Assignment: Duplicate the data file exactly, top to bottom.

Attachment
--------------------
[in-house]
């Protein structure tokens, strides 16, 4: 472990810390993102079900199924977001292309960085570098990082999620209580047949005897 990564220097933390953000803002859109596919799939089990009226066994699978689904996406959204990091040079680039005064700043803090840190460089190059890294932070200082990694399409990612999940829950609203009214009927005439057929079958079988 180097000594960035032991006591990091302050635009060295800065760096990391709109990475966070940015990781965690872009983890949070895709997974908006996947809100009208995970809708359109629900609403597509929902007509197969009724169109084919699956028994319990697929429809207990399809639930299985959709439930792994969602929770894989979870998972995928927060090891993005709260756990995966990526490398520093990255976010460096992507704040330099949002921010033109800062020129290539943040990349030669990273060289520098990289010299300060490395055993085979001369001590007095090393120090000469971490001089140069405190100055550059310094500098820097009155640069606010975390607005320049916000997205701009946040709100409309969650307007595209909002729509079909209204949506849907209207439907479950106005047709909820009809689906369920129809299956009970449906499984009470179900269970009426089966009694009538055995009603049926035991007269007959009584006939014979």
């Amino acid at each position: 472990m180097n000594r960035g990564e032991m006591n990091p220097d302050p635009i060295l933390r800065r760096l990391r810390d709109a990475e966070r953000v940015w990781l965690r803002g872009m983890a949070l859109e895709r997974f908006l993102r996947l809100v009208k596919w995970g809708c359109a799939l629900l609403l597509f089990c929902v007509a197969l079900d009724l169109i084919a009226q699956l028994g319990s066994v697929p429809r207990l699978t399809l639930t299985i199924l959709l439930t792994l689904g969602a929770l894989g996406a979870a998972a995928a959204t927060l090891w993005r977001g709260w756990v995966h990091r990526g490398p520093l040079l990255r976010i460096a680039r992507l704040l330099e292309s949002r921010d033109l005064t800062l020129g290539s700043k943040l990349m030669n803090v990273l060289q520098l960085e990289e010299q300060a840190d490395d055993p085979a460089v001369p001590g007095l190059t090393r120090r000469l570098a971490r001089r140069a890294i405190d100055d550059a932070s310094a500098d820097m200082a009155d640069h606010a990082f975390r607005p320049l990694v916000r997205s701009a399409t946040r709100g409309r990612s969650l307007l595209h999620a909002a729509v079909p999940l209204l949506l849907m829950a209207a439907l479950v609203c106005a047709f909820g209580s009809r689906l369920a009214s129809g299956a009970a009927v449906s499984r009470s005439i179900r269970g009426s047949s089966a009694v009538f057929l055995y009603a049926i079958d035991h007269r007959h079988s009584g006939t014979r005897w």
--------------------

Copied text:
[in-house]
């Protein structure tokens, strides 16, 4: 472990810390993102079900199924977001292309960085570098990082999620209580047949005897 990564220097933390953000803002859109596919799939089990009226066994699978689904996406959204990091040079680039005064700043803090840190460089190059890294932070200082990694399409990612999940829950609203009214009927005439057929079958079988 180097000594960035032991006591990091302050635009060295800065760096990391709109990475966070940015990781965690872009983890949070895709997974908006996947809100009208995970809708359109629900609403597509929902007509197969009724169109084919699956028994319990697929429809207990399809639930299985959709439930792994969602929770894989979870998972995928927060090891993005709260756990995966990526490398520093990255976010460096992507704040330099949002921010033109800062020129290539943040990349030669990273060289520098990289010299300060490395055993085979001369001590007095090393120090000469971490001089140069405190100055550059310094500098820097009155640069606010975390607005320049916000997205701009946040709100409309969650307007595209909002729509079909209204949506849907209207439907479950106005047709909820009809689906369920129809299956009970449906499984009470179900269970009426089966009694009538055995009603049926035991007269007959009584006939014979």
């Amino acid at each position: 472990m180097n000594r960035g990564e032991m006591n990091p220097d302050p635009i060295l933390r800065r760096l990391r810390d709109a990475e966070r953000v940015w990781l965690r803002g872009m983890a949070l859109e895709r997974f908006l993102r996947l809100v009208k596919w995970g809708c359109a799939l629900l609403l597509f089990c929902v007509a197969l079900d009724l169109i084919a009226q699956l028994g319990s066994v697929p429809r207990l699978t399809l639930t299985i199924l959709l439930t792994l689904g969602a929770l894989g996406a979870a998972a995928a959204t927060l090891w993005r977001g709260w756990v995966h990091r990526g490398p520093l040079l990255r976010i460096a680039r992507l704040l330099e292309s949002r921010d033109l005064t800062l020129g290539s700043k943040l990349m030669n803090v990273l060289q520098l960085e990289e010299q300060a840190d490395d055993p085979a460089v001369p001590g007095l190059t090393r120090r000469l570098a971490r001089r140069a890294i405190d100055d550059a932070s310094a500098d820097m200082a009155d640069h606010a990082f975390r607005p320049l990694v916000r997205s701009a399409t946040r709100g409309r990612s969650l307007l595209h999620a909002a729509v079909p999940l209204l949506l849907m829950a209207a439907l479950v609203c106005a047709f909820g209580s009809r689906l369920a009214s129809g299956a009970a009927v449906s499984r009470s005439i179900r269970g009426s047949s089966a009694v009538f057929l055995y009603a049926i079958d035991h007269r007959h079988s009584g006939t014979r005897w």